El Fenn, a place where time stops

Marrakech, Morocco

Jul 2013

Text Paola Corini

Listen: Scott Matthew, Unlearned


“El fenn” means “art” and this riad is full of it. It’s a place where time stops. From the red streets of Marrakech you enter the medina and at first your eyes struggle to adjust to the darkness of the rooms you walk through. But then, you’re back to the light, in the shaded garden at the centre of the building. In the square-shaped, deep and tall patio, the vegetation rises up to the blue sky and houses birds that have found here their paradise. There are turtles walking on the marble and coming to greet you by lightly hitting their head against your feet. This space, where you arrive and will keep coming back to, is like an open-air living room where to meet before heading toward other corners of this magical and intimate house. In the morning, a tray with warm teas and coffees, and the Beldi basket with your brioche are waiting for you outside the wooden door of your room. Bare feet, you walk out quickly to collect it. Then you get ready to savour your breakfast. The rooms are perfectly elegant. Furniture from the ‘30s, leather sofas, design lamps, marbles, greys, mustards and black tones blend with Marrakech’s typical materials and colours: purple red, intense blue and ochre, ceramics and lime; the best of contemporary western taste meets the Moroccan style. There’s a divine hammam, an enchanting and superb restaurant, a small cinema room for two with a big screen and a great movie selection. Wherever there’s a table, you’ll find precious books of photography, art, food and literature. An immense terrace overlooks the roofs of the city and Koutoubia mosques. You can relax in the secluded and quiet swimming pool or enjoy the amazing food from chef Hafid and his team. Art is everywhere: Vanessa Branson, the owner, is a collector from London. She owns a private art collection and is the founder of the Marrakech Biennale. Dine in the restaurant under a stunning chandelier created by Francis Upritchard or curl up with a book in the library next to a work by British Moroccan artist Hassan Hajjaj. On your bedroom walls you might find a set of photographs taken by Terence Donavan. In the corridors, you’ll see pressure cookers transformed into conceptual art by Batoul S’Himi while Guy Tillim’s arresting series of portraits of Congolese boy soldiers hangs outside the restaurant.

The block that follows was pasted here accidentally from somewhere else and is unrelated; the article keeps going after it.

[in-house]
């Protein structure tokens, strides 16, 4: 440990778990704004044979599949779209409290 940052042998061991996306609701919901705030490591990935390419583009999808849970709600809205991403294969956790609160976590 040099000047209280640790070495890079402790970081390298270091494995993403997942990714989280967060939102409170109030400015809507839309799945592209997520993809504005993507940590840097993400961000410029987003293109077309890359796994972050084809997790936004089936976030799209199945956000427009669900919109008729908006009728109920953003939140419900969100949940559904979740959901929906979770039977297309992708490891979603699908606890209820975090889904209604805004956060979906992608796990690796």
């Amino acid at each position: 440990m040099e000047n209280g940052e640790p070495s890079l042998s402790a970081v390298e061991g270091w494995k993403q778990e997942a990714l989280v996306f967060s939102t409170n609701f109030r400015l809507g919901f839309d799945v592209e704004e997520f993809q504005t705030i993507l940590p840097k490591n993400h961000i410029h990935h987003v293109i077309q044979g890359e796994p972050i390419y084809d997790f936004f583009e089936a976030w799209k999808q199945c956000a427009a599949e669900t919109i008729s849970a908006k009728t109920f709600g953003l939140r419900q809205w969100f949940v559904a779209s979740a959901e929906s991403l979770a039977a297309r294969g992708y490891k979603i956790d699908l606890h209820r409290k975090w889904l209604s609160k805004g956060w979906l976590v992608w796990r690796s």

Photo Courtesy Liesbeth van der Wal, Joanna Vestey

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